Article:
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Roaring Creek is a critical perennial tributary in the Lower Entiat River, Upper Columbia Sub-Basin, in Washington. Trout Unlimited aims to improve production of listed steelhead and bull trout in the Entiat basin, and the Roaring Creek Project has multiple objectives to further this goal.
Roaring Creek is currently one of the few productive tributaries of the Entiat River for anadromous fish. Steelhead spawning surveys in Roaring Creek since 2001 show a growing trend of use by Upper Columbia River steelhead stock, listed as threatened under the Endangered Species Act. The project will more than double late season flows in Roaring Creek, restore a barrier-free creek by eliminating two diversions, and reduce water temperatures. This flow restoration proposal has the potential to add significantly to the steelhead production because of the magnitude of flow restoration and the removal of fish passage obstructions placed in the stream nearly 100 years ago. The steelhead redd count in 2012 (147) is nearly double that in the lower Entiat and can represent up to 20% of the count in the entire Entiat watershed. Flow restoration in this project will contribute up to 194% increase in late season flows, significantly improving fish habitat.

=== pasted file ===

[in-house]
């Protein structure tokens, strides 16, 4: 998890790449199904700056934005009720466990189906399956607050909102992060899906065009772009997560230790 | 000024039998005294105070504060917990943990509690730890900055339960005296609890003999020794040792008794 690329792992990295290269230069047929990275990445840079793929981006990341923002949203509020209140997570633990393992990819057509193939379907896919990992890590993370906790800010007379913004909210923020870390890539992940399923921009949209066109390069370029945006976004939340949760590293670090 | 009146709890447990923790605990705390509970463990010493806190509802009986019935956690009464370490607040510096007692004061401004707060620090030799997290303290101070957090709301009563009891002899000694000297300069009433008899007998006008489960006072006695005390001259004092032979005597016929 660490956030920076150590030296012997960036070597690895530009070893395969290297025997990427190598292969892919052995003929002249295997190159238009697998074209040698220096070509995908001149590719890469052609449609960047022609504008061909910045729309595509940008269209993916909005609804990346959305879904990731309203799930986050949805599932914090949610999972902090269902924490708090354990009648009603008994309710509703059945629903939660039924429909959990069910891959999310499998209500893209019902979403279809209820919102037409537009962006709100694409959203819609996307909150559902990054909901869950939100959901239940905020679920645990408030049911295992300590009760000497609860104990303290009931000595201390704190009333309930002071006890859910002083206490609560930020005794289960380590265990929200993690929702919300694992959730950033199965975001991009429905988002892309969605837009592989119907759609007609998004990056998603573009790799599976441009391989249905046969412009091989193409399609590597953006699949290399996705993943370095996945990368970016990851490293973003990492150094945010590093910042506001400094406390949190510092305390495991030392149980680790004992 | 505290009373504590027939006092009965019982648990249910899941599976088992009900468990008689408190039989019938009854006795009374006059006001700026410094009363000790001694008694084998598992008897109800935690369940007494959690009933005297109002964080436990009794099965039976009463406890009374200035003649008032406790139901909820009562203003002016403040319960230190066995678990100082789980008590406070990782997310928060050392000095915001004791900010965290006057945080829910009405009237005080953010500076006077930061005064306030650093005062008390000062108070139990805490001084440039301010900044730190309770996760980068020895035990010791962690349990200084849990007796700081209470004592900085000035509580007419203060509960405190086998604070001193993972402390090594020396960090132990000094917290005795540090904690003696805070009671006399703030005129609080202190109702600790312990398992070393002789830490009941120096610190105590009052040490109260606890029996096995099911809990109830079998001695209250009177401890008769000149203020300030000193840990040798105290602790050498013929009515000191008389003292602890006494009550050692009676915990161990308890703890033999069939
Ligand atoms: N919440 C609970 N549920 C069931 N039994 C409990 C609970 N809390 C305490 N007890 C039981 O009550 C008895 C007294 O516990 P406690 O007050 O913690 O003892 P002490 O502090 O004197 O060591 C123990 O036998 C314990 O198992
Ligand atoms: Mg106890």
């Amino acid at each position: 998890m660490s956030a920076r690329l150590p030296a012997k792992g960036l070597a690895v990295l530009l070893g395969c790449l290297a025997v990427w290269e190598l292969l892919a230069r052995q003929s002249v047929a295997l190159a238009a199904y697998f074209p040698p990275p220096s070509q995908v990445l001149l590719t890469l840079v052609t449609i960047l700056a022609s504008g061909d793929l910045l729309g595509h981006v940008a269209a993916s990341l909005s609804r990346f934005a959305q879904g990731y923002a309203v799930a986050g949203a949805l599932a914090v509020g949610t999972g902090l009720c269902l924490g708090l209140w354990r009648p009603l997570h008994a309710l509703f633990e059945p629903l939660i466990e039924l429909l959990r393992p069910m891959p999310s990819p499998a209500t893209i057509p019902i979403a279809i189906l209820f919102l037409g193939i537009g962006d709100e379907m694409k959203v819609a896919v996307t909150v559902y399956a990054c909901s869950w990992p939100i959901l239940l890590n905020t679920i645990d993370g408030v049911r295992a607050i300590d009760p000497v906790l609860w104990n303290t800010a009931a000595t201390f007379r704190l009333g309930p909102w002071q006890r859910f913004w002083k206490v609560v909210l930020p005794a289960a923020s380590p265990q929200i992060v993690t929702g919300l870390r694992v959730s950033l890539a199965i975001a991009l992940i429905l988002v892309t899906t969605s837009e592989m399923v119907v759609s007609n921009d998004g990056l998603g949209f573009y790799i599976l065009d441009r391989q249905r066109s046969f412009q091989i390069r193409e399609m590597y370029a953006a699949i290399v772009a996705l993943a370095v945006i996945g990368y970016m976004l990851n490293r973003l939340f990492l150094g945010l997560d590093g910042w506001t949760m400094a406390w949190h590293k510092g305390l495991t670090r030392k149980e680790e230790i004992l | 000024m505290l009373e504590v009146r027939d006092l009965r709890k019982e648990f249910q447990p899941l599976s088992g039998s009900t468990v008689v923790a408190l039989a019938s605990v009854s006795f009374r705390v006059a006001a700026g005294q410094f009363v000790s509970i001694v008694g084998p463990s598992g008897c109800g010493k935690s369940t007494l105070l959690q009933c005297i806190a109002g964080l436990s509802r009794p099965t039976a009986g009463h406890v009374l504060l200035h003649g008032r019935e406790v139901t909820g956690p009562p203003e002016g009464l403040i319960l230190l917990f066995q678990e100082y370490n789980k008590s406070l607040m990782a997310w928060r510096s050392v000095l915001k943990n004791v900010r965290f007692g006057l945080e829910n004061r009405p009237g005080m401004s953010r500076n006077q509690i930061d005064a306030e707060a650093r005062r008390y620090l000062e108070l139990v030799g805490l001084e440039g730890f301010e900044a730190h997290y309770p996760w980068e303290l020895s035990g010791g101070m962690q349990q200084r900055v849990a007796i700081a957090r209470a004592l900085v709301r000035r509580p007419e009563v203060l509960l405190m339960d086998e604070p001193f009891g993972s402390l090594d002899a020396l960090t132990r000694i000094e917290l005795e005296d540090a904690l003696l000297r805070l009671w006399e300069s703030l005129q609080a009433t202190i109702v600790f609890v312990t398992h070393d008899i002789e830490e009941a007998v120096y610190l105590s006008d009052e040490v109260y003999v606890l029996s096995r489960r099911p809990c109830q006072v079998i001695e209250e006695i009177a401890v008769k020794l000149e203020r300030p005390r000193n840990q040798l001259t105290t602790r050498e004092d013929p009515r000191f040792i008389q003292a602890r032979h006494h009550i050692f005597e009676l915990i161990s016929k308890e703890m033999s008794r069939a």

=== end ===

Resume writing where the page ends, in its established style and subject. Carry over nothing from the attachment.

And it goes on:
TU has defined the actual water use needs of eight Roaring Creek Water Users and secured their support to pursue alternative water source, changing their point of diversion from flow-limited tributary to not flow-limited mainstem. Seven of the eight users will be moved to a surface diversion with a pressurized, on-demand pump-back system from the non-flow limited Entiat River in 2014. The last user, currently on the lower diversion, will be moved to a new groundwater well on his property. Irrigation needs include a commercial orchard, pastures, lawns and gardens.
This project was initiated nearly 10 years ago by partner agencies. TU took the lead in 2012, and researched the water rights and secured landowner signatures to submit change applications for the point of diversion all within one year. Further, TU has secured funding for the project and developed strategic partnerships.
This project, with construction slated to begin in 2014, will make a significant contribution to salmon recovery efforts in the Entiat Basin.
Jason Hatch, project manager, TU Washinigton Water Project
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